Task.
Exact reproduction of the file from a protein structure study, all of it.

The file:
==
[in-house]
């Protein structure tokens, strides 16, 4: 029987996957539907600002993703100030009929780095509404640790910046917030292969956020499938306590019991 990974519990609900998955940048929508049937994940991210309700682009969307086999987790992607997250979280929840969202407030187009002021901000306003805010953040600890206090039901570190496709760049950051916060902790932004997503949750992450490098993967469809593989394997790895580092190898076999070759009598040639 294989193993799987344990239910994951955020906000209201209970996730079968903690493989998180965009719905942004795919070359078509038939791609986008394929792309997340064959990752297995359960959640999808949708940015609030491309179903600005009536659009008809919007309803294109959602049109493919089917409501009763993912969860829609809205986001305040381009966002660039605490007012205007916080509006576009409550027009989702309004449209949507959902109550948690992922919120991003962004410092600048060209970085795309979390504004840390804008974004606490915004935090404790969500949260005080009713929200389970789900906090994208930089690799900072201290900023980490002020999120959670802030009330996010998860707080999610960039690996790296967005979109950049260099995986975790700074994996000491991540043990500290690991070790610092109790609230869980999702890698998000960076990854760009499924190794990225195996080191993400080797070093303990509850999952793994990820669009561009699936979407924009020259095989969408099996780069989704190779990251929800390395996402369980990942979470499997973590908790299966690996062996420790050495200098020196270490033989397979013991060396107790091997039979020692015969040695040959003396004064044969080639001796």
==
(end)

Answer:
[in-house]
């Protein structure tokens, strides 16, 4: 029987996957539907600002993703100030009929780095509404640790910046917030292969956020499938306590019991 990974519990609900998955940048929508049937994940991210309700682009969307086999987790992607997250979280929840969202407030187009002021901000306003805010953040600890206090039901570190496709760049950051916060902790932004997503949750992450490098993967469809593989394997790895580092190898076999070759009598040639 294989193993799987344990239910994951955020906000209201209970996730079968903690493989998180965009719905942004795919070359078509038939791609986008394929792309997340064959990752297995359960959640999808949708940015609030491309179903600005009536659009008809919007309803294109959602049109493919089917409501009763993912969860829609809205986001305040381009966002660039605490007012205007916080509006576009409550027009989702309004449209949507959902109550948690992922919120991003962004410092600048060209970085795309979390504004840390804008974004606490915004935090404790969500949260005080009713929200389970789900906090994208930089690799900072201290900023980490002020999120959670802030009330996010998860707080999610960039690996790296967005979109950049260099995986975790700074994996000491991540043990500290690991070790610092109790609230869980999702890698998000960076990854760009499924190794990225195996080191993400080797070093303990509850999952793994990820669009561009699936979407924009020259095989969408099996780069989704190779990251929800390395996402369980990942979470499997973590908790299966690996062996420790050495200098020196270490033989397979013991060396107790091997039979020692015969040695040959003396004064044969080639001796």